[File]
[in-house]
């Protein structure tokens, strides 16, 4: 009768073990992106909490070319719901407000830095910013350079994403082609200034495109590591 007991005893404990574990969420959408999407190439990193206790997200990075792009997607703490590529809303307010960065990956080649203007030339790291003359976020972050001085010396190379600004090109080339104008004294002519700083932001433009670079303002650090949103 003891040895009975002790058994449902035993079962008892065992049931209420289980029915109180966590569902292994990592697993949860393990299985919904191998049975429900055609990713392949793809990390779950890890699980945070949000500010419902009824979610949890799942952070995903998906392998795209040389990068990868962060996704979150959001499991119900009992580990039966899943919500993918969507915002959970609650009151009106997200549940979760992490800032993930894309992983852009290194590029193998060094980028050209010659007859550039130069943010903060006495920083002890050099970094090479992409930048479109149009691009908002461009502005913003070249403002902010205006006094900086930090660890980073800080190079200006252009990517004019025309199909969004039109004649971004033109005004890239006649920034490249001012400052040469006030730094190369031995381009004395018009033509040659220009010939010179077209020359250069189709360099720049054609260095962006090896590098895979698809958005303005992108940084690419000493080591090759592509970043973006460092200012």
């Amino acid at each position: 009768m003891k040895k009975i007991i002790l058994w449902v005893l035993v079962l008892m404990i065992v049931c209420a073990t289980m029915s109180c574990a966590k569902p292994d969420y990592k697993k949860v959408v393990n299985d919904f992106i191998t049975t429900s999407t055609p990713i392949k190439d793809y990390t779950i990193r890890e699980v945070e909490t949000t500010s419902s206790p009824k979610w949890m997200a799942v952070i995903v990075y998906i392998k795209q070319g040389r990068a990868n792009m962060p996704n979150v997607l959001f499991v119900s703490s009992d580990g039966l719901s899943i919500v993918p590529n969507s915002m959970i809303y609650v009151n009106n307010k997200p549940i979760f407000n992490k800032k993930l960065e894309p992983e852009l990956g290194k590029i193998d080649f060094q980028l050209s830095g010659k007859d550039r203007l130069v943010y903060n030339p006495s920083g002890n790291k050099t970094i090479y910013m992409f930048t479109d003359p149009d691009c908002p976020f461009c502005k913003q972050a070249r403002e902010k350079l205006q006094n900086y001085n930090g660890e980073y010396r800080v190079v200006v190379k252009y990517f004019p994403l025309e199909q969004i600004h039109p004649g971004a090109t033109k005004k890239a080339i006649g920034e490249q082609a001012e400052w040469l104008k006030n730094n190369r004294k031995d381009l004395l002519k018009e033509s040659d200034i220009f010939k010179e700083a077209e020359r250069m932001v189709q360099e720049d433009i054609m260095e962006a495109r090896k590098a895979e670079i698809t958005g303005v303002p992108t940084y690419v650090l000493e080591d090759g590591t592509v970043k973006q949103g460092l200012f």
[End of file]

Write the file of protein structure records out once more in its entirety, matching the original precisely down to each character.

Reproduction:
[in-house]
């Protein structure tokens, strides 16, 4: 009768073990992106909490070319719901407000830095910013350079994403082609200034495109590591 007991005893404990574990969420959408999407190439990193206790997200990075792009997607703490590529809303307010960065990956080649203007030339790291003359976020972050001085010396190379600004090109080339104008004294002519700083932001433009670079303002650090949103 003891040895009975002790058994449902035993079962008892065992049931209420289980029915109180966590569902292994990592697993949860393990299985919904191998049975429900055609990713392949793809990390779950890890699980945070949000500010419902009824979610949890799942952070995903998906392998795209040389990068990868962060996704979150959001499991119900009992580990039966899943919500993918969507915002959970609650009151009106997200549940979760992490800032993930894309992983852009290194590029193998060094980028050209010659007859550039130069943010903060006495920083002890050099970094090479992409930048479109149009691009908002461009502005913003070249403002902010205006006094900086930090660890980073800080190079200006252009990517004019025309199909969004039109004649971004033109005004890239006649920034490249001012400052040469006030730094190369031995381009004395018009033509040659220009010939010179077209020359250069189709360099720049054609260095962006090896590098895979698809958005303005992108940084690419000493080591090759592509970043973006460092200012």
């Amino acid at each position: 009768m003891k040895k009975i007991i002790l058994w449902v005893l035993v079962l008892m404990i065992v049931c209420a073990t289980m029915s109180c574990a966590k569902p292994d969420y990592k697993k949860v959408v393990n299985d919904f992106i191998t049975t429900s999407t055609p990713i392949k190439d793809y990390t779950i990193r890890e699980v945070e909490t949000t500010s419902s206790p009824k979610w949890m997200a799942v952070i995903v990075y998906i392998k795209q070319g040389r990068a990868n792009m962060p996704n979150v997607l959001f499991v119900s703490s009992d580990g039966l719901s899943i919500v993918p590529n969507s915002m959970i809303y609650v009151n009106n307010k997200p549940i979760f407000n992490k800032k993930l960065e894309p992983e852009l990956g290194k590029i193998d080649f060094q980028l050209s830095g010659k007859d550039r203007l130069v943010y903060n030339p006495s920083g002890n790291k050099t970094i090479y910013m992409f930048t479109d003359p149009d691009c908002p976020f461009c502005k913003q972050a070249r403002e902010k350079l205006q006094n900086y001085n930090g660890e980073y010396r800080v190079v200006v190379k252009y990517f004019p994403l025309e199909q969004i600004h039109p004649g971004a090109t033109k005004k890239a080339i006649g920034e490249q082609a001012e400052w040469l104008k006030n730094n190369r004294k031995d381009l004395l002519k018009e033509s040659d200034i220009f010939k010179e700083a077209e020359r250069m932001v189709q360099e720049d433009i054609m260095e962006a495109r090896k590098a895979e670079i698809t958005g303005v303002p992108t940084y690419v650090l000493e080591d090759g590591t592509v970043k973006q949103g460092l200012f």